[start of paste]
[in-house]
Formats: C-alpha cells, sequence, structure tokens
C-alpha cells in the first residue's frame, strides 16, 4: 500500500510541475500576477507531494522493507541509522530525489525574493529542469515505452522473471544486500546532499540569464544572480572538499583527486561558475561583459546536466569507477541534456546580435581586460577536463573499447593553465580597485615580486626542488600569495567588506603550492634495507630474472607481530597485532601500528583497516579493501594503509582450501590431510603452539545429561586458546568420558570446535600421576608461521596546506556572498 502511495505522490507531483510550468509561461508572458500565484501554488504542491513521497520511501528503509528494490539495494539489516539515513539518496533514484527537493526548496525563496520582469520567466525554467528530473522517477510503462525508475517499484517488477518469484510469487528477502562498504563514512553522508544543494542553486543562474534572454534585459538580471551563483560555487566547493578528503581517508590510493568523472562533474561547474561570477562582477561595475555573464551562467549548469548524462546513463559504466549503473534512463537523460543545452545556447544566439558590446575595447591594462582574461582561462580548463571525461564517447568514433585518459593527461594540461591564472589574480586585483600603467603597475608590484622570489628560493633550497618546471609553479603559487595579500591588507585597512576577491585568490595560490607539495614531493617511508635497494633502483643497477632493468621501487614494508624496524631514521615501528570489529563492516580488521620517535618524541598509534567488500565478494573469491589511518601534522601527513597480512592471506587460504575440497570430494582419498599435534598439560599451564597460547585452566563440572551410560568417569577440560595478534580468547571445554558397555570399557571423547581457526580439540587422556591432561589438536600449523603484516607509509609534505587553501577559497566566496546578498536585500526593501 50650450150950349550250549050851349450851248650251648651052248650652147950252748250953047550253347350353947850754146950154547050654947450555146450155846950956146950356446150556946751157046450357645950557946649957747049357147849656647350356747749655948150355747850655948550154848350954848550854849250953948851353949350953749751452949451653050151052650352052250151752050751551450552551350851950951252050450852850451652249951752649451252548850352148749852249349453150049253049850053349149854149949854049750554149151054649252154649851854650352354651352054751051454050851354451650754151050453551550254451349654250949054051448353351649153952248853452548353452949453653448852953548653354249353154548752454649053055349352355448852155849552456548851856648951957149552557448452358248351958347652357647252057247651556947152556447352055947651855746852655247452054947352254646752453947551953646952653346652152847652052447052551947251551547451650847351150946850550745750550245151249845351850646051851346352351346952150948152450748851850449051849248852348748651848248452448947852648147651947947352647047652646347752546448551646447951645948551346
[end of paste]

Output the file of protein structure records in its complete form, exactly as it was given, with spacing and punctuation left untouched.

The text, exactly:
[in-house]
Formats: C-alpha cells, sequence, structure tokens
C-alpha cells in the first residue's frame, strides 16, 4: 500500500510541475500576477507531494522493507541509522530525489525574493529542469515505452522473471544486500546532499540569464544572480572538499583527486561558475561583459546536466569507477541534456546580435581586460577536463573499447593553465580597485615580486626542488600569495567588506603550492634495507630474472607481530597485532601500528583497516579493501594503509582450501590431510603452539545429561586458546568420558570446535600421576608461521596546506556572498 502511495505522490507531483510550468509561461508572458500565484501554488504542491513521497520511501528503509528494490539495494539489516539515513539518496533514484527537493526548496525563496520582469520567466525554467528530473522517477510503462525508475517499484517488477518469484510469487528477502562498504563514512553522508544543494542553486543562474534572454534585459538580471551563483560555487566547493578528503581517508590510493568523472562533474561547474561570477562582477561595475555573464551562467549548469548524462546513463559504466549503473534512463537523460543545452545556447544566439558590446575595447591594462582574461582561462580548463571525461564517447568514433585518459593527461594540461591564472589574480586585483600603467603597475608590484622570489628560493633550497618546471609553479603559487595579500591588507585597512576577491585568490595560490607539495614531493617511508635497494633502483643497477632493468621501487614494508624496524631514521615501528570489529563492516580488521620517535618524541598509534567488500565478494573469491589511518601534522601527513597480512592471506587460504575440497570430494582419498599435534598439560599451564597460547585452566563440572551410560568417569577440560595478534580468547571445554558397555570399557571423547581457526580439540587422556591432561589438536600449523603484516607509509609534505587553501577559497566566496546578498536585500526593501 50650450150950349550250549050851349450851248650251648651052248650652147950252748250953047550253347350353947850754146950154547050654947450555146450155846950956146950356446150556946751157046450357645950557946649957747049357147849656647350356747749655948150355747850655948550154848350954848550854849250953948851353949350953749751452949451653050151052650352052250151752050751551450552551350851950951252050450852850451652249951752649451252548850352148749852249349453150049253049850053349149854149949854049750554149151054649252154649851854650352354651352054751051454050851354451650754151050453551550254451349654250949054051448353351649153952248853452548353452949453653448852953548653354249353154548752454649053055349352355448852155849552456548851856648951957149552557448452358248351958347652357647252057247651556947152556447352055947651855746852655247452054947352254646752453947551953646952653346652152847652052447052551947251551547451650847351150946850550745750550245151249845351850646051851346352351346952150948152450748851850449051849248852348748651848248452448947852648147651947947352647047652646347752546448551646447951645948551346